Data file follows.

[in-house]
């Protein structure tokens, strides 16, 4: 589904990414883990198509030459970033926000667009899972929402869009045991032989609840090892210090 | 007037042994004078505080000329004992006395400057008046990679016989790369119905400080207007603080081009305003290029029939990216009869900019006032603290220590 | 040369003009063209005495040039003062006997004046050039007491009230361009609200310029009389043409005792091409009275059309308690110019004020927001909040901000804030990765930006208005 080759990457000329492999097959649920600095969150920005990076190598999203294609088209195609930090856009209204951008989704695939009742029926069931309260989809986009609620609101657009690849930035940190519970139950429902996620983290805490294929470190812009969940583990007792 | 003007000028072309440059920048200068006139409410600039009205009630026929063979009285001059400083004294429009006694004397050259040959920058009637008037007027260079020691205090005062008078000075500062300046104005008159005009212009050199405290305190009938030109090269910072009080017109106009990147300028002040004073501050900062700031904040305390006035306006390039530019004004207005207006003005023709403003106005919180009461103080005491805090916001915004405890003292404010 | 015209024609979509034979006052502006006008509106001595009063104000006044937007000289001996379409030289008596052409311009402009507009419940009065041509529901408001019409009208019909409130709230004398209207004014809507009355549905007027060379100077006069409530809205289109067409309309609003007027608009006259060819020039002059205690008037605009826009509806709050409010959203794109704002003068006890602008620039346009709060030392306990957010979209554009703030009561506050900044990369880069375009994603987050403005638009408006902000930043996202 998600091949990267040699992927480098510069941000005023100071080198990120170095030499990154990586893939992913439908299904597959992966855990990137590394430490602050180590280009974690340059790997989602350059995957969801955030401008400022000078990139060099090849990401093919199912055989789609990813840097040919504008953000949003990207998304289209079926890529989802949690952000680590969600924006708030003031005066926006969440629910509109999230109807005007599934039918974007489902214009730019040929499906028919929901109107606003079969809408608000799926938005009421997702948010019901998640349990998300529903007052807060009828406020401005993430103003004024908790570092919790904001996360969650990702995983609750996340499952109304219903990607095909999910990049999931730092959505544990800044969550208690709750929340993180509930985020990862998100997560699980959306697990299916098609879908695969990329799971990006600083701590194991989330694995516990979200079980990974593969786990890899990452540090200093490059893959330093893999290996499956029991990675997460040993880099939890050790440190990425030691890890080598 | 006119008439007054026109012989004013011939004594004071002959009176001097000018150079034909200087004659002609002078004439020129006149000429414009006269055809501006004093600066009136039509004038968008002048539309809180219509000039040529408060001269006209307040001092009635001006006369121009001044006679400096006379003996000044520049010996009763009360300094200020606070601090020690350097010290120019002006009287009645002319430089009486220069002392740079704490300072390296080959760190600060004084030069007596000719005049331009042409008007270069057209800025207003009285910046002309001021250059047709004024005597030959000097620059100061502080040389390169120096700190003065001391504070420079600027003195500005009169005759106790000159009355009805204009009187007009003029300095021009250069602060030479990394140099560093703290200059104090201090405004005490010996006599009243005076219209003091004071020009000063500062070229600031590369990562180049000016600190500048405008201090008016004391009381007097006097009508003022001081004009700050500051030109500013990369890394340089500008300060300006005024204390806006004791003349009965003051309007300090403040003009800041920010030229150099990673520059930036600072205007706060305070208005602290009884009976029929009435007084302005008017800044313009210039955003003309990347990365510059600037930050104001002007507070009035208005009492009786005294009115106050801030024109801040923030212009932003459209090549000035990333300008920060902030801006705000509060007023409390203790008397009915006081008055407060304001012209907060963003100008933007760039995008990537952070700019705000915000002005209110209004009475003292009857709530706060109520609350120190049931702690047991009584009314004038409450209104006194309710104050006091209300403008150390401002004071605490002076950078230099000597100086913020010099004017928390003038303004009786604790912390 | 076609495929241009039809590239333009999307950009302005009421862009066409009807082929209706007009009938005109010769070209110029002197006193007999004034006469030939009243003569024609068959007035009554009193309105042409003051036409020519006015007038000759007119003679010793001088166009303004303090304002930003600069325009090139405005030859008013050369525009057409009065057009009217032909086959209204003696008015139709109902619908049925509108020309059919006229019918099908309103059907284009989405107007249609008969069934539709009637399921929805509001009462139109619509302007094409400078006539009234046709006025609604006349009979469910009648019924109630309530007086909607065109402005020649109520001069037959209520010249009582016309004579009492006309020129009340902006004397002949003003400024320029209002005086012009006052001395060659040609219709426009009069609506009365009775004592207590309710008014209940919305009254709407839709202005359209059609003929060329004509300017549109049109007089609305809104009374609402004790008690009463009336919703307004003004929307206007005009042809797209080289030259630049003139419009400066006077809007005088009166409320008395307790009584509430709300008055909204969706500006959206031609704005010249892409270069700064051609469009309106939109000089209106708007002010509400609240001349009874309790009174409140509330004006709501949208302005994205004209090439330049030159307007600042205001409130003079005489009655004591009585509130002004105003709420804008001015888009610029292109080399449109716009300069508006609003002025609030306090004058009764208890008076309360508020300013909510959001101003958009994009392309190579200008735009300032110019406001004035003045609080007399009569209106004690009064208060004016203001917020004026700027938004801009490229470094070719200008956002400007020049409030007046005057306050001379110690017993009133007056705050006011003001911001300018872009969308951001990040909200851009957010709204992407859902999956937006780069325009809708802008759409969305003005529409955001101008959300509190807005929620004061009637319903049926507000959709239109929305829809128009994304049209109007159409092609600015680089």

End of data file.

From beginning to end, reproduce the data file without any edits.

[in-house]
């Protein structure tokens, strides 16, 4: 589904990414883990198509030459970033926000667009899972929402869009045991032989609840090892210090 | 007037042994004078505080000329004992006395400057008046990679016989790369119905400080207007603080081009305003290029029939990216009869900019006032603290220590 | 040369003009063209005495040039003062006997004046050039007491009230361009609200310029009389043409005792091409009275059309308690110019004020927001909040901000804030990765930006208005 080759990457000329492999097959649920600095969150920005990076190598999203294609088209195609930090856009209204951008989704695939009742029926069931309260989809986009609620609101657009690849930035940190519970139950429902996620983290805490294929470190812009969940583990007792 | 003007000028072309440059920048200068006139409410600039009205009630026929063979009285001059400083004294429009006694004397050259040959920058009637008037007027260079020691205090005062008078000075500062300046104005008159005009212009050199405290305190009938030109090269910072009080017109106009990147300028002040004073501050900062700031904040305390006035306006390039530019004004207005207006003005023709403003106005919180009461103080005491805090916001915004405890003292404010 | 015209024609979509034979006052502006006008509106001595009063104000006044937007000289001996379409030289008596052409311009402009507009419940009065041509529901408001019409009208019909409130709230004398209207004014809507009355549905007027060379100077006069409530809205289109067409309309609003007027608009006259060819020039002059205690008037605009826009509806709050409010959203794109704002003068006890602008620039346009709060030392306990957010979209554009703030009561506050900044990369880069375009994603987050403005638009408006902000930043996202 998600091949990267040699992927480098510069941000005023100071080198990120170095030499990154990586893939992913439908299904597959992966855990990137590394430490602050180590280009974690340059790997989602350059995957969801955030401008400022000078990139060099090849990401093919199912055989789609990813840097040919504008953000949003990207998304289209079926890529989802949690952000680590969600924006708030003031005066926006969440629910509109999230109807005007599934039918974007489902214009730019040929499906028919929901109107606003079969809408608000799926938005009421997702948010019901998640349990998300529903007052807060009828406020401005993430103003004024908790570092919790904001996360969650990702995983609750996340499952109304219903990607095909999910990049999931730092959505544990800044969550208690709750929340993180509930985020990862998100997560699980959306697990299916098609879908695969990329799971990006600083701590194991989330694995516990979200079980990974593969786990890899990452540090200093490059893959330093893999290996499956029991990675997460040993880099939890050790440190990425030691890890080598 | 006119008439007054026109012989004013011939004594004071002959009176001097000018150079034909200087004659002609002078004439020129006149000429414009006269055809501006004093600066009136039509004038968008002048539309809180219509000039040529408060001269006209307040001092009635001006006369121009001044006679400096006379003996000044520049010996009763009360300094200020606070601090020690350097010290120019002006009287009645002319430089009486220069002392740079704490300072390296080959760190600060004084030069007596000719005049331009042409008007270069057209800025207003009285910046002309001021250059047709004024005597030959000097620059100061502080040389390169120096700190003065001391504070420079600027003195500005009169005759106790000159009355009805204009009187007009003029300095021009250069602060030479990394140099560093703290200059104090201090405004005490010996006599009243005076219209003091004071020009000063500062070229600031590369990562180049000016600190500048405008201090008016004391009381007097006097009508003022001081004009700050500051030109500013990369890394340089500008300060300006005024204390806006004791003349009965003051309007300090403040003009800041920010030229150099990673520059930036600072205007706060305070208005602290009884009976029929009435007084302005008017800044313009210039955003003309990347990365510059600037930050104001002007507070009035208005009492009786005294009115106050801030024109801040923030212009932003459209090549000035990333300008920060902030801006705000509060007023409390203790008397009915006081008055407060304001012209907060963003100008933007760039995008990537952070700019705000915000002005209110209004009475003292009857709530706060109520609350120190049931702690047991009584009314004038409450209104006194309710104050006091209300403008150390401002004071605490002076950078230099000597100086913020010099004017928390003038303004009786604790912390 | 076609495929241009039809590239333009999307950009302005009421862009066409009807082929209706007009009938005109010769070209110029002197006193007999004034006469030939009243003569024609068959007035009554009193309105042409003051036409020519006015007038000759007119003679010793001088166009303004303090304002930003600069325009090139405005030859008013050369525009057409009065057009009217032909086959209204003696008015139709109902619908049925509108020309059919006229019918099908309103059907284009989405107007249609008969069934539709009637399921929805509001009462139109619509302007094409400078006539009234046709006025609604006349009979469910009648019924109630309530007086909607065109402005020649109520001069037959209520010249009582016309004579009492006309020129009340902006004397002949003003400024320029209002005086012009006052001395060659040609219709426009009069609506009365009775004592207590309710008014209940919305009254709407839709202005359209059609003929060329004509300017549109049109007089609305809104009374609402004790008690009463009336919703307004003004929307206007005009042809797209080289030259630049003139419009400066006077809007005088009166409320008395307790009584509430709300008055909204969706500006959206031609704005010249892409270069700064051609469009309106939109000089209106708007002010509400609240001349009874309790009174409140509330004006709501949208302005994205004209090439330049030159307007600042205001409130003079005489009655004591009585509130002004105003709420804008001015888009610029292109080399449109716009300069508006609003002025609030306090004058009764208890008076309360508020300013909510959001101003958009994009392309190579200008735009300032110019406001004035003045609080007399009569209106004690009064208060004016203001917020004026700027938004801009490229470094070719200008956002400007020049409030007046005057306050001379110690017993009133007056705050006011003001911001300018872009969308951001990040909200851009957010709204992407859902999956937006780069325009809708802008759409969305003005529409955001101008959300509190807005929620004061009637319903049926507000959709239109929305829809128009994304049209109007159409092609600015680089």